Knife steel statistics

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pgugger
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Knife steel statistics

Post by pgugger »

Like many others, I often find myself trying to learn the differences and similarities between knife steels. There are some great resources for all the details (e.g., Zknives), but there are so many steels to sort through and so many elements that can vary, sometimes very slightly. That got me thinking about making one or two graphics to summarize the common knife steels. Here I present a first attempt using statistical method called principal components analysis.

The main plot below shows the various common kitchen knife steels as black labels positioned along an x-axis (PC1) and y-axis (PC2). Steels that are close to each other on the plot are more similar in elemental composition, and those that are far apart are more different. The boxes to the right are my attempt to zoom in on some cluttered spots where the steels are so similar in this analysis that their labels overlap on the plot. The red labels represent the elements and the direction of the arrow points in the direction of increasing amounts of that element. So the long red arrow pointing left to Cr (chromium) means that steels towards the left side of the graph have high Cr content - in other words, they are stainless. In fact, as you move from left to right on the x-axis, you basically go from stainless to semi-stainless to carbon steel. Similarly, V, Mo, Co and W increase as you go down (approximately), as shown by their red arrows.
pca.knife.steels.png
I also made a similar plot for only the popular Hitachi carbon steels, since they are so cluttered above. You can see that the Aogami (blue) steels are especially higher in W (tungsten) but also a little in other elements. Aogami Super, Aogami 1 and Shirogami 1 have slightly higher carbon than the others (follow the red arrow for C).
pca.hitachi.carbon.png
I should mention that the above plots treat the more abundant and variable elements such as Cr as more "important" than the less abundant and less variable elements such as C. For example, Cr varies from 0% to 20% of these steels and C only varies from 0.25% to 3%. You might say that is not fair because C (or any given element) is very important and even little changes can matter a lot. So, another way to analyze the steel composition data is to first standardize the data so that each element contributes equally to the outcome regardless of whether or not it is more abundant overall. Here is that plot:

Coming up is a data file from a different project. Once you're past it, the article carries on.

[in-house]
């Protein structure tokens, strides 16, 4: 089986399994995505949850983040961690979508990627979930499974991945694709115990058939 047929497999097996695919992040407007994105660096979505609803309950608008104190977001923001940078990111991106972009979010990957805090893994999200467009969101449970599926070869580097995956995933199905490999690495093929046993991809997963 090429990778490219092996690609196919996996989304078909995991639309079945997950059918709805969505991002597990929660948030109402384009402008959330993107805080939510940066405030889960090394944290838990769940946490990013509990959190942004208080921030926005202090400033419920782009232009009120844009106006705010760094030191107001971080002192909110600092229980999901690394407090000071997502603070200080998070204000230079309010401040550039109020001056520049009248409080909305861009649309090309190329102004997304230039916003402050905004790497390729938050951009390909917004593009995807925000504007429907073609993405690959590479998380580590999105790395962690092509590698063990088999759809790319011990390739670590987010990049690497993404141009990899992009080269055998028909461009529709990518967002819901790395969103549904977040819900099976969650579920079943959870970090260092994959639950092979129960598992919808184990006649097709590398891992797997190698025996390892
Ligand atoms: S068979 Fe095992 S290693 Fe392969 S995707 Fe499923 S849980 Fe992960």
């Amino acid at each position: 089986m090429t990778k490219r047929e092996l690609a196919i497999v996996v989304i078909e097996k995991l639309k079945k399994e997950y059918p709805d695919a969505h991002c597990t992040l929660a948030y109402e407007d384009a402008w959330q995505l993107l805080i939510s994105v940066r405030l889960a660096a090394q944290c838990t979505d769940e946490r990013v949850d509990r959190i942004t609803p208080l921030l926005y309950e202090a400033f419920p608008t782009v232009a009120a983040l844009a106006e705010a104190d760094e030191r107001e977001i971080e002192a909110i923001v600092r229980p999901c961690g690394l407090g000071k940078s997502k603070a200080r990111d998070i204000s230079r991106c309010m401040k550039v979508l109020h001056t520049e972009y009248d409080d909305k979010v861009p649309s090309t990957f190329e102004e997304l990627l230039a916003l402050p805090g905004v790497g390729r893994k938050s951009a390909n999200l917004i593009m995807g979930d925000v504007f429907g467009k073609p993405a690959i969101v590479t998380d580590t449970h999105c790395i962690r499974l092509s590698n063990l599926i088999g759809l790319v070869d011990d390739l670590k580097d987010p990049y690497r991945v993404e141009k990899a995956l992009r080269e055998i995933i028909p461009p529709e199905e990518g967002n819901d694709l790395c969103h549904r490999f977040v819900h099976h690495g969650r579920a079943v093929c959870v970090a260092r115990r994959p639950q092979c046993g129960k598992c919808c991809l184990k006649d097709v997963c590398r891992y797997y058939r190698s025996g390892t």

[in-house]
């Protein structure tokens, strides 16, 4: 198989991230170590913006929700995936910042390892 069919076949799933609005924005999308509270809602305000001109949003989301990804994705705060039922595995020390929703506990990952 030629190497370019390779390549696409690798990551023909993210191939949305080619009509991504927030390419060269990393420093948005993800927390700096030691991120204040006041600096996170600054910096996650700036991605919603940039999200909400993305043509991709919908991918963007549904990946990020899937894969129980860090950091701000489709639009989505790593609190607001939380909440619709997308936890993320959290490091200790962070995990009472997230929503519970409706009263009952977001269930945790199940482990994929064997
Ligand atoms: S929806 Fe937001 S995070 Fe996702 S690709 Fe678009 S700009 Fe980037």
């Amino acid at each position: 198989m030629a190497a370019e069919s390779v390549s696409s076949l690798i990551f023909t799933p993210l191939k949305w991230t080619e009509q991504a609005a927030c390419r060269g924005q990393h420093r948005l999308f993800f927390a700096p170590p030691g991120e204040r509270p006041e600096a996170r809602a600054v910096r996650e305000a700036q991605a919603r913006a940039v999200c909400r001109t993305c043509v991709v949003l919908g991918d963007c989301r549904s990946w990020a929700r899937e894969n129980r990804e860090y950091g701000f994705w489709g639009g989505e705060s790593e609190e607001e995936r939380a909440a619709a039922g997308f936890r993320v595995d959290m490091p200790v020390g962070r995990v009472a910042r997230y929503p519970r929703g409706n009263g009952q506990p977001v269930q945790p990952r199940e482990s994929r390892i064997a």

knife.steel.scaled.png
One drawback of this version of the plot is that the two axes shown do not account for as much of the variation in steel types as the first plot. We would need a three-dimensional (or more) plot to really capture all the differences, which is not easy to look at.

Let me know what you all think. I may try to make these nicer if I have more time in the future. There are also probably ways to make an interactive (3D) plot where you can learn the composition by hovering over the points...



Data source: Zknives (I had to impute some missing values to make this work.)
Software: R 'vegan' package
Last edited by pgugger on Sat Jan 25, 2020 4:37 am, edited 1 time in total.

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pd7077
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Re: Knife steel statistics

Post by pd7077 »

The nerd in me totally appreciates this information, but the carnivore in me would like you to redo this using non-vegan software.

In all seriousness, nice work man!
--- Steve

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lsboogy
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Re: Knife steel statistics

Post by lsboogy »

I guess I kind of have the same inner nerd in me (physicist), but what I have been learning using knives and at work leads more into anneal and quench stuff than just composition. Grain size in metals is dictated by how hot and how long it is kept there, and what I have been learning using a SEM at work is some smiths are able to get smaller grain sizes than others with the same material - too long in heat treat and grain boundaries grow, too quick in quench makes the martensite too abundant etc.